This course covers the elementary topics in non-cooperative game theory. These topics include (1) games in strategic form, dominated strategies, Nash equilibrium; (2) games in extensive form and subgame-perfect equilibrium; (3) repeated games and the Folk Theorem; and (4) evolutionary game theory.
In everyday life, people interact with each other. Game theory is a mathematical tool used in analyzing the interaction among rational decision makers. Its applications range throughout many topics in economics and management, and by applying this theory, additional insights may emerge. The objective of this course is for students to be able to apply the theory when examining topics of their interest in economics and industrial engineering.
By taking this course, students will have attained the following skills:
1) Build an economic model using non-cooperative game theory.
2) Calculate Nash equilibria, subgame-perfect equilibria, etc. of games given in strategic form and extensive form.
3) Think logically and explain social phenomenon using game theory.
Games in strategic form, Nash equilibrium, games in extensive form, subgame-perfect equilibrium, Bayesian games, Perfect Bayesian equilibrium, evolutionary game theory
|✔ Specialist skills||Intercultural skills||Communication skills||Critical thinking skills||Practical and/or problem-solving skills|
This class will be held in lecture form. If time allows, some exercise problems will be explained.
|Course schedule||Required learning|
|Class 1||Games in strategic form (1) - Definition of a game, game in (bi)matrix form, dominated strategies||Details will be given in each lecture.|
|Class 2||Games in strategic form (2) - Zero-sum games, maximin strategies, minimax strategies, Minimax Theorem|
|Class 3||Games in strategic form (3) - Rationalizable strategies, best response, Nash equilibrium|
|Class 4||Games in strategic form (4) - Review, applications|
|Class 5||Games in extensive form (1) - Game tree, information set, strategy|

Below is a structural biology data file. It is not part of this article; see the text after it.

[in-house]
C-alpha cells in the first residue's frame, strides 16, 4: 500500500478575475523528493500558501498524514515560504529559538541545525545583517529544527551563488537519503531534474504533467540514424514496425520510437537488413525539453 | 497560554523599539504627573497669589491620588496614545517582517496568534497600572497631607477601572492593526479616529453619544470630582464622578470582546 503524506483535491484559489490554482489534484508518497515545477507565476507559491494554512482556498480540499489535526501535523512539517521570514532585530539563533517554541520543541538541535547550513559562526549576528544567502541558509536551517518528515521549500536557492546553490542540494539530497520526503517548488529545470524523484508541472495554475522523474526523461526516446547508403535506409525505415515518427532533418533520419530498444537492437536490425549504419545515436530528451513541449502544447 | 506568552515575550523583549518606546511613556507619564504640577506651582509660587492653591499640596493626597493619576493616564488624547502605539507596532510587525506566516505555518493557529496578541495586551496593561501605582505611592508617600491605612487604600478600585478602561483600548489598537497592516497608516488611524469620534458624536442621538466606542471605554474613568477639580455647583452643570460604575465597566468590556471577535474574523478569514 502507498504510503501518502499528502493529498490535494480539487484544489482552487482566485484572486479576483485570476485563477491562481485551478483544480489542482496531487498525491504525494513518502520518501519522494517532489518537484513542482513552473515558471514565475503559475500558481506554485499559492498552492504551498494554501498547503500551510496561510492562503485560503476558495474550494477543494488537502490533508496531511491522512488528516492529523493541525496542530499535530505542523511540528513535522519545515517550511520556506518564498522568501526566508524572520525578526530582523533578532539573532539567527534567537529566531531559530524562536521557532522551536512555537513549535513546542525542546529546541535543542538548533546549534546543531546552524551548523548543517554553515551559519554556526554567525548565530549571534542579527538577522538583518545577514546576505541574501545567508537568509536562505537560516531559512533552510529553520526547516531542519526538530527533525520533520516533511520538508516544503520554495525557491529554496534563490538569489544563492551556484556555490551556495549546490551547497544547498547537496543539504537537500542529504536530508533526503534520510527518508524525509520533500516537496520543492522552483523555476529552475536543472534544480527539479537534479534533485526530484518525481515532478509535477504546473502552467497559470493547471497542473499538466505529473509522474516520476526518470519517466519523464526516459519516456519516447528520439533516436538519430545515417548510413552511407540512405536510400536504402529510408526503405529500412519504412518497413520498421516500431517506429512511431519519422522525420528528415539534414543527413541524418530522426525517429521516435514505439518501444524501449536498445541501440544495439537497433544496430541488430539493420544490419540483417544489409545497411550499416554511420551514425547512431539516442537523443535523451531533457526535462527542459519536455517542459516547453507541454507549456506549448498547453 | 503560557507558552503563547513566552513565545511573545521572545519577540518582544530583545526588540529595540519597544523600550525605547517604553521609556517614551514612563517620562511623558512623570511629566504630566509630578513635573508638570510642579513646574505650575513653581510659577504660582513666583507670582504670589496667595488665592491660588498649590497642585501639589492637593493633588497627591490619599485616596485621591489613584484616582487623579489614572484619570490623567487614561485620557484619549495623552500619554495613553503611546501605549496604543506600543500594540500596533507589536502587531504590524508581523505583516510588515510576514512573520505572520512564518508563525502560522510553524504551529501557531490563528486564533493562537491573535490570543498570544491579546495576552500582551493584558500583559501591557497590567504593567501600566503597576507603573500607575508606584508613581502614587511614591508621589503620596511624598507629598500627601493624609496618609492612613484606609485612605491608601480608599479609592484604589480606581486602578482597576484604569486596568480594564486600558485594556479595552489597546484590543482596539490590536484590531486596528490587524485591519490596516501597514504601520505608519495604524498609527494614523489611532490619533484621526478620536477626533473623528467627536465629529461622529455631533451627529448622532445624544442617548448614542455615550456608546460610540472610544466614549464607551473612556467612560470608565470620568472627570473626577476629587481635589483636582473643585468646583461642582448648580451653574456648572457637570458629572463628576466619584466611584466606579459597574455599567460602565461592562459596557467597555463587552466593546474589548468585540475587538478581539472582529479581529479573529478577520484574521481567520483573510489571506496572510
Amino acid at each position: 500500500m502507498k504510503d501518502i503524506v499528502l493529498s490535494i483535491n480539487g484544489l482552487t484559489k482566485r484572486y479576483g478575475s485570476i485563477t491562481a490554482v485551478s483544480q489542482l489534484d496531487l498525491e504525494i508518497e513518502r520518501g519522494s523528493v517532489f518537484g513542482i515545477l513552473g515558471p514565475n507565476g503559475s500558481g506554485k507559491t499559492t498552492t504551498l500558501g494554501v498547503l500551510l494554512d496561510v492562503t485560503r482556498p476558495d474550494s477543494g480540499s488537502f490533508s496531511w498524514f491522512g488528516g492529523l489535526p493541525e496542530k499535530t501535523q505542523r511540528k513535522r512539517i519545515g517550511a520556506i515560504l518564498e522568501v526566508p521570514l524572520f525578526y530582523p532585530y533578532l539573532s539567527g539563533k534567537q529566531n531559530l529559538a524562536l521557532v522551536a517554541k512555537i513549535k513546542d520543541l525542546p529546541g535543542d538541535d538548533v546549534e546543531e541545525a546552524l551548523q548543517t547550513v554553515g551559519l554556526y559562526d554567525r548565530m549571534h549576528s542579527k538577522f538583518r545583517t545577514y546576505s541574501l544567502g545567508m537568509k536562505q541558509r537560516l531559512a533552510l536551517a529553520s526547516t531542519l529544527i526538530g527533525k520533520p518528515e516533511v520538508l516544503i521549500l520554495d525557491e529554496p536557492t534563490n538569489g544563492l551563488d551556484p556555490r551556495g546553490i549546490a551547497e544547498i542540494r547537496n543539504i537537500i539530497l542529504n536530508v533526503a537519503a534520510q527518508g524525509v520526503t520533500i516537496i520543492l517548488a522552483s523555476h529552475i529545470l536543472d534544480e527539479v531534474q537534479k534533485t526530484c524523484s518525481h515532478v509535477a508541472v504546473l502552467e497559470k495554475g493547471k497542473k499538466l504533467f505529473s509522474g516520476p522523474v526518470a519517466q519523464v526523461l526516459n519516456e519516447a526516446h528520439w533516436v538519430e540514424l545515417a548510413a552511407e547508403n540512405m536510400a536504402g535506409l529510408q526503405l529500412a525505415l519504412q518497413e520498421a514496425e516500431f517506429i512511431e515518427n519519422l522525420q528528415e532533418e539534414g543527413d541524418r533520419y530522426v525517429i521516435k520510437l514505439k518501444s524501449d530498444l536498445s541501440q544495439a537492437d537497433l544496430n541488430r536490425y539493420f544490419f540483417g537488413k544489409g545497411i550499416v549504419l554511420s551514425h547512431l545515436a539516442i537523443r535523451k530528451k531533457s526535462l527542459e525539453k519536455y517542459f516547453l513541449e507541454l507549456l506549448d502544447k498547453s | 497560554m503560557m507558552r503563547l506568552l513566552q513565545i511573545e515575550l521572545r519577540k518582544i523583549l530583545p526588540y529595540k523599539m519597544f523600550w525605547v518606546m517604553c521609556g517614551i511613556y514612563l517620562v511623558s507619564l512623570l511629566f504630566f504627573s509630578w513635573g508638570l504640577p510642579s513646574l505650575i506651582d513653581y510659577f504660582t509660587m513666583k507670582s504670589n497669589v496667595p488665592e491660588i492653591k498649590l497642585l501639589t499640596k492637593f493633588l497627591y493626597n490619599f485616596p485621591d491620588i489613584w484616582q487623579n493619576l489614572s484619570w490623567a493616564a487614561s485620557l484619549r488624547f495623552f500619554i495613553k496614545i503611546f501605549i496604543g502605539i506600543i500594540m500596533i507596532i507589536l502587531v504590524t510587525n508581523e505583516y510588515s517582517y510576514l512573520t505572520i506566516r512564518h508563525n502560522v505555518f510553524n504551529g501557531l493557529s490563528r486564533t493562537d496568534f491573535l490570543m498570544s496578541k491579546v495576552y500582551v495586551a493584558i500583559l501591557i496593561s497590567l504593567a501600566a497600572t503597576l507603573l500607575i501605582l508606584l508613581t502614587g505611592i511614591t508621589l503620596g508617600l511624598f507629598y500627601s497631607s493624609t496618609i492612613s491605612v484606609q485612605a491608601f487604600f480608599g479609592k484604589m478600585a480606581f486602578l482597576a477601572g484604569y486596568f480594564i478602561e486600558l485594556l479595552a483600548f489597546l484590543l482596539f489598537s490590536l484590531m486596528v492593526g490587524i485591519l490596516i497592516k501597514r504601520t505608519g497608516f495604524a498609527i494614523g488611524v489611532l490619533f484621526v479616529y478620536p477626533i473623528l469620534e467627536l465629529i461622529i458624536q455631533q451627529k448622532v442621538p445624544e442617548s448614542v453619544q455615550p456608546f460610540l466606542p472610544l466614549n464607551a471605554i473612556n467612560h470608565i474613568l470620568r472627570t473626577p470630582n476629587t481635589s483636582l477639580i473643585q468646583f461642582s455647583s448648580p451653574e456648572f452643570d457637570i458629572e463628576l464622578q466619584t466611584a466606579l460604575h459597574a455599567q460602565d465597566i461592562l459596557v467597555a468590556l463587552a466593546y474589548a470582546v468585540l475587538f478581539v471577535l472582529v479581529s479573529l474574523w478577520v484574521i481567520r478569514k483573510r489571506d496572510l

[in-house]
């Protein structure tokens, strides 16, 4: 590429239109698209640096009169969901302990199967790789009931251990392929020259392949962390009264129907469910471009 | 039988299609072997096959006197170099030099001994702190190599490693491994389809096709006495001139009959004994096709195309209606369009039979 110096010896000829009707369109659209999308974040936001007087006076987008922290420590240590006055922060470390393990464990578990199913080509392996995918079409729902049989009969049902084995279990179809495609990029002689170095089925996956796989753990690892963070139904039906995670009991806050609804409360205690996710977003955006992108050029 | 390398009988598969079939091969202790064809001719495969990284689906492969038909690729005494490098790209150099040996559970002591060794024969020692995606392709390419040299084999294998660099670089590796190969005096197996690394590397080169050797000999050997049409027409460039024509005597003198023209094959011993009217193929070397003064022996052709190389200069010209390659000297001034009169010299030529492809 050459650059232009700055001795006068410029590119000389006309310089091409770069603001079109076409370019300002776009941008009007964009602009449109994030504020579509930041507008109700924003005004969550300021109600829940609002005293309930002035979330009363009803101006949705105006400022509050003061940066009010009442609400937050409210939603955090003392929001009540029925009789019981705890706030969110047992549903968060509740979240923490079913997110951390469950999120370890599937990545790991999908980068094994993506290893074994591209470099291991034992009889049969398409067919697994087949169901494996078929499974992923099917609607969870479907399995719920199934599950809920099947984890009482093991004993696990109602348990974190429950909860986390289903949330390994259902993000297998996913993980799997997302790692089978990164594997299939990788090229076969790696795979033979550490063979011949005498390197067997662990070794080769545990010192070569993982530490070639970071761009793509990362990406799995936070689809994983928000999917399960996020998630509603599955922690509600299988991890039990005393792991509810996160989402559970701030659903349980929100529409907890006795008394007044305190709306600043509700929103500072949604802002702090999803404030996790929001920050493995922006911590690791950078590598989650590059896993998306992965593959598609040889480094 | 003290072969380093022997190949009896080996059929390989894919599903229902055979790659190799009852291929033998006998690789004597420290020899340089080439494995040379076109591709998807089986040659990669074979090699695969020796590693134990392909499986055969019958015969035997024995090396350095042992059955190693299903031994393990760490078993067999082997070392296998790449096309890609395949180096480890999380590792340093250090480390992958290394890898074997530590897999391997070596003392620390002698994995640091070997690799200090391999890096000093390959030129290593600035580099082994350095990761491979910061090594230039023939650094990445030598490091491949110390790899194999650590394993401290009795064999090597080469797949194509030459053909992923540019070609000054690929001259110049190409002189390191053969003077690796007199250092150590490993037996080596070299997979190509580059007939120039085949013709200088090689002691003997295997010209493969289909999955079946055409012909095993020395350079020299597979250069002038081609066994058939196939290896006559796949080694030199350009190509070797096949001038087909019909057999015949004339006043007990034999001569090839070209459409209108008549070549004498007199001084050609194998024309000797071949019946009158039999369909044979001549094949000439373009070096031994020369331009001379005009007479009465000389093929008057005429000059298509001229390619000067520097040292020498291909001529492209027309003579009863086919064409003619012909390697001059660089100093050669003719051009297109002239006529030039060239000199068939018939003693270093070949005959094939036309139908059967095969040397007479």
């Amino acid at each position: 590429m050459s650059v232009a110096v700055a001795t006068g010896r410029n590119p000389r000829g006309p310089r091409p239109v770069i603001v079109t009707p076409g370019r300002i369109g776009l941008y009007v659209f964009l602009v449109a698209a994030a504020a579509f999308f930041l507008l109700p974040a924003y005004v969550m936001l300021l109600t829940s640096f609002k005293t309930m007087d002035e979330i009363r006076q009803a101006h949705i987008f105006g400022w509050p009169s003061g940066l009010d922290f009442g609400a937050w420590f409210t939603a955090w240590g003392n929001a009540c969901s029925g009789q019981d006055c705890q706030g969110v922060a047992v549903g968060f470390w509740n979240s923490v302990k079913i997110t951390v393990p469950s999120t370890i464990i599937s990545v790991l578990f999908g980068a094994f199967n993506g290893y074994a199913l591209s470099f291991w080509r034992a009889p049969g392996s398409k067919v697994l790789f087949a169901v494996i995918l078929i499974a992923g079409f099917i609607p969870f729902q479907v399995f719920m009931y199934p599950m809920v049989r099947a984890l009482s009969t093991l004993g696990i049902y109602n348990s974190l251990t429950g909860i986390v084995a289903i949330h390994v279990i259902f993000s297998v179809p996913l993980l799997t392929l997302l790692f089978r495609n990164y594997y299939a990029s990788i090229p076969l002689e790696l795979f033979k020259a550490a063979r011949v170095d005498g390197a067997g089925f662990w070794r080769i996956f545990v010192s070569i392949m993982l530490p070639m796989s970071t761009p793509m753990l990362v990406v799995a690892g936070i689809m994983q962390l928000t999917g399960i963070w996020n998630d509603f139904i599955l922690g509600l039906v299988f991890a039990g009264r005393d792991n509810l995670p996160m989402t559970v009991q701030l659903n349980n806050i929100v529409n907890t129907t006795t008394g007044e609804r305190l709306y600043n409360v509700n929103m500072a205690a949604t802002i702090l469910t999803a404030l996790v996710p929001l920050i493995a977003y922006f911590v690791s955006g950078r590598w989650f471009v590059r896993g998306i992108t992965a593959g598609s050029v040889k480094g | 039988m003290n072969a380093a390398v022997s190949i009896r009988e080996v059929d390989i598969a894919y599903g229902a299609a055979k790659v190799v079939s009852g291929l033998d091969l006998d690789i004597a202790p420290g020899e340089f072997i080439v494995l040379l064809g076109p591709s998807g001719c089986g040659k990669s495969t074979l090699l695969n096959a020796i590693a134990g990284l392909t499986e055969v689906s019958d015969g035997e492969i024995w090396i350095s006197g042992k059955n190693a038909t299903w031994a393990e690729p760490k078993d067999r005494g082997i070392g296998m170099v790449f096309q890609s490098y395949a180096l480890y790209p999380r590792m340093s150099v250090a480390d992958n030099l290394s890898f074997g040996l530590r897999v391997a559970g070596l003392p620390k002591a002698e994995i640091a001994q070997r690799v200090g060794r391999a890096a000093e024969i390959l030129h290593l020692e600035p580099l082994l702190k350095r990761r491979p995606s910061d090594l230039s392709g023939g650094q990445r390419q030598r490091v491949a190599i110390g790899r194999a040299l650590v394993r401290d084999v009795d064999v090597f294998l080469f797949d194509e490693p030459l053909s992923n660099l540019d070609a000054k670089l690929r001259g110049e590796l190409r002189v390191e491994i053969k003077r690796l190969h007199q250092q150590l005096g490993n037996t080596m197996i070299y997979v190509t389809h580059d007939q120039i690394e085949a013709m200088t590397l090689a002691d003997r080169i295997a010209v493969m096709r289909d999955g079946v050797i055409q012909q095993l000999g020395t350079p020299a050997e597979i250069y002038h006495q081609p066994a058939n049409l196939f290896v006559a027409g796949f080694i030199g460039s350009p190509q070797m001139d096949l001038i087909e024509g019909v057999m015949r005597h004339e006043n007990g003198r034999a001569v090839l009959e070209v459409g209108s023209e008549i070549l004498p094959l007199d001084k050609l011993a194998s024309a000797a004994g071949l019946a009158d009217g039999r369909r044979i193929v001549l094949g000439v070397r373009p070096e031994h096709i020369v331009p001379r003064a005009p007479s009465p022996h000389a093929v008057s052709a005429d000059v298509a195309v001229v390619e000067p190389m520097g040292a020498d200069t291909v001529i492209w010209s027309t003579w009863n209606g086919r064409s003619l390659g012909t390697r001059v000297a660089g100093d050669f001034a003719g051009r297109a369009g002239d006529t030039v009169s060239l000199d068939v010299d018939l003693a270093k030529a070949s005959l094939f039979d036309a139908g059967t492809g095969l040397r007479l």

|Class 6||Games in extensive form (2) - Subgame, Subgame-perfect equilibrium, games with perfect information, backwards induction|
|Class 7||Games in extensive form (3) - Applications, games with imperfect information|
|Class 8||Review of Lectures 1-7, midterm evaluation|
|Class 9||Repeated games (1) - Finitely repeated games, component games, strategies in repeated games|
|Class 10||Repeated games (2) - Infinitely repeated games, Folk Theorem|
|Class 11||Games with incomplete information (1) - Incomplete information, Bayesian games, types, Bayesian-Nash equilibrium|
|Class 12||Games with incomplete information (2) - Perfect Bayesian equilibrium, belief, consistency, sequential rationality|
|Class 13||Games with incomplete information (3) - Adverse selection, signaling, screening|
|Class 14||Evolutionary game theory - Basic concepts, evolutionary stable strategies (ESS), applications|
To enhance effective learning, students are encouraged to spend approximately 100 minutes preparing for class and another 100 minutes reviewing class content afterwards (including assignments) for each class.
They should do so by referring to textbooks and other course material.
Muto, S. Introduction to Game Theory. Tokyo: Nikkei Publishing Inc., 2001. (Japanese)
Funaki, Y. Exercises in Game Theory. Tokyo: Saiensu-sha Co. Ltd. Publishers, 2004. (Japanese)
Muto, S. Game Theory. Tokyo: Ohmsha, 2011. (Japanese)
Greve, T. Non-Cooperative Game Theory. Tokyo: Chisen-shokan, 2011. (Japanese)
Homework (approximately 30%), Midterm evaluation and Final exam (approximately 35% each).